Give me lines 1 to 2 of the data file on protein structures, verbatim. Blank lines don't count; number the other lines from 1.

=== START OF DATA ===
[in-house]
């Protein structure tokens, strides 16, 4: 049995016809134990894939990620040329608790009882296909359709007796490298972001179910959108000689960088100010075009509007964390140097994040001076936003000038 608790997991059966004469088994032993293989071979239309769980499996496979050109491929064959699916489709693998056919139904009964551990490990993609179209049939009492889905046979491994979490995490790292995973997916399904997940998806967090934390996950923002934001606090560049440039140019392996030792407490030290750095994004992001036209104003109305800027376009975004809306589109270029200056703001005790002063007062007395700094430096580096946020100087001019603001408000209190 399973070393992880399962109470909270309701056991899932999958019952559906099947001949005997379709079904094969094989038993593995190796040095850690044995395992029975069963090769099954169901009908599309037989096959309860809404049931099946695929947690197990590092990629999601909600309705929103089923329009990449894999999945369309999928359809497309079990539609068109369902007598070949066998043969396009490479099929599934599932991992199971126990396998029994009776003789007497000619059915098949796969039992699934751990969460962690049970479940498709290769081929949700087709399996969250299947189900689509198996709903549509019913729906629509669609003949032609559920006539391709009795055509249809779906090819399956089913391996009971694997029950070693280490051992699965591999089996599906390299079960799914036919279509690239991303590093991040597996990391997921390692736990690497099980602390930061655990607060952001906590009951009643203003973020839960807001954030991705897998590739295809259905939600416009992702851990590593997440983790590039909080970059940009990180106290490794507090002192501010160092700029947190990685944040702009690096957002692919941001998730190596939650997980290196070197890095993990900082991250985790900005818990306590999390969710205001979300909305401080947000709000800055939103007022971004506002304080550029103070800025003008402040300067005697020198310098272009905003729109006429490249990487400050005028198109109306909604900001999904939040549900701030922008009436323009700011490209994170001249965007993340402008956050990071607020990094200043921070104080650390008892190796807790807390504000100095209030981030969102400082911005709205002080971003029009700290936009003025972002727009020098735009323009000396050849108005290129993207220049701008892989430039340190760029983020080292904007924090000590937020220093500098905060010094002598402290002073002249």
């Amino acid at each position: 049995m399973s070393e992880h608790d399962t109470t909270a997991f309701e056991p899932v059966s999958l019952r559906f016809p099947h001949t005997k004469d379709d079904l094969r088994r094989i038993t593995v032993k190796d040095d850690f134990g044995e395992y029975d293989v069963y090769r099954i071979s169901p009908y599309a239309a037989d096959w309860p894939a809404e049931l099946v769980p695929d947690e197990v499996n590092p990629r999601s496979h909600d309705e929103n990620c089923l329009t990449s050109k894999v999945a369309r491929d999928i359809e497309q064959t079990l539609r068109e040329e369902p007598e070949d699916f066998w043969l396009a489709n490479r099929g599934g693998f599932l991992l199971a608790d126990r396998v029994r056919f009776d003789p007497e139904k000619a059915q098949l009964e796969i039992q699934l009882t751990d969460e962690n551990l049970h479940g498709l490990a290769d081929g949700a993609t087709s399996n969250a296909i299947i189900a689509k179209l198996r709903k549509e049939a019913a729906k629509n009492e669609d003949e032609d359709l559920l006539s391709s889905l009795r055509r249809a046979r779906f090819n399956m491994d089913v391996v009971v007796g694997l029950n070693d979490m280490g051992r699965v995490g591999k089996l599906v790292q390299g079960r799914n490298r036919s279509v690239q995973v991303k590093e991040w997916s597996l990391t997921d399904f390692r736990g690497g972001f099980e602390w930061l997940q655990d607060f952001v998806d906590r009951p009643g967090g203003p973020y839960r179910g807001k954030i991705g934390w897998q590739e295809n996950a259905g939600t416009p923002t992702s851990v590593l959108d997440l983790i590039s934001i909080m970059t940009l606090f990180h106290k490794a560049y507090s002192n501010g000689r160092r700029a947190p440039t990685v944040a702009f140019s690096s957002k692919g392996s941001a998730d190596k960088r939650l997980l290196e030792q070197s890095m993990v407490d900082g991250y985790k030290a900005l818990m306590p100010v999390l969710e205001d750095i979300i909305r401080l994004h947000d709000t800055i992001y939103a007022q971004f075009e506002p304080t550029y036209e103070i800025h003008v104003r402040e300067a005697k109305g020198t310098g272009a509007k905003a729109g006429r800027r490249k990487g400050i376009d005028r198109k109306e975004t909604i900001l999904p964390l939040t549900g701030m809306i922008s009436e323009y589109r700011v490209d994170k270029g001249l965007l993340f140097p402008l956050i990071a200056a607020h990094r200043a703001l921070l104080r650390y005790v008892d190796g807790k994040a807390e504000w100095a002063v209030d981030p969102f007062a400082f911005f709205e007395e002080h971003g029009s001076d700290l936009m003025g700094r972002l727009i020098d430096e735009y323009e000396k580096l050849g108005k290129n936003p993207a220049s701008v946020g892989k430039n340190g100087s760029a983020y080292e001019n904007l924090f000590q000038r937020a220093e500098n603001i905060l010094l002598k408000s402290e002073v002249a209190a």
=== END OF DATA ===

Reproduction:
[in-house]
């Protein structure tokens, strides 16, 4: 049995016809134990894939990620040329608790009882296909359709007796490298972001179910959108000689960088100010075009509007964390140097994040001076936003000038 608790997991059966004469088994032993293989071979239309769980499996496979050109491929064959699916489709693998056919139904009964551990490990993609179209049939009492889905046979491994979490995490790292995973997916399904997940998806967090934390996950923002934001606090560049440039140019392996030792407490030290750095994004992001036209104003109305800027376009975004809306589109270029200056703001005790002063007062007395700094430096580096946020100087001019603001408000209190 399973070393992880399962109470909270309701056991899932999958019952559906099947001949005997379709079904094969094989038993593995190796040095850690044995395992029975069963090769099954169901009908599309037989096959309860809404049931099946695929947690197990590092990629999601909600309705929103089923329009990449894999999945369309999928359809497309079990539609068109369902007598070949066998043969396009490479099929599934599932991992199971126990396998029994009776003789007497000619059915098949796969039992699934751990969460962690049970479940498709290769081929949700087709399996969250299947189900689509198996709903549509019913729906629509669609003949032609559920006539391709009795055509249809779906090819399956089913391996009971694997029950070693280490051992699965591999089996599906390299079960799914036919279509690239991303590093991040597996990391997921390692736990690497099980602390930061655990607060952001906590009951009643203003973020839960807001954030991705897998590739295809259905939600416009992702851990590593997440983790590039909080970059940009990180106290490794507090002192501010160092700029947190990685944040702009690096957002692919941001998730190596939650997980290196070197890095993990900082991250985790900005818990306590999390969710205001979300909305401080947000709000800055939103007022971004506002304080550029103070800025003008402040300067005697020198310098272009905003729109006429490249990487400050005028198109109306909604900001999904939040549900701030922008009436323009700011490209994170001249965007993340402008956050990071607020990094200043921070104080650390008892190796807790807390504000100095209030981030969102400082911005709205002080971003029009700290936009003025972002727009020098735009323009000396050849108005290129993207220049701008892989430039340190760029983020080292904007924090000590937020220093500098905060010094002598402290002073002249």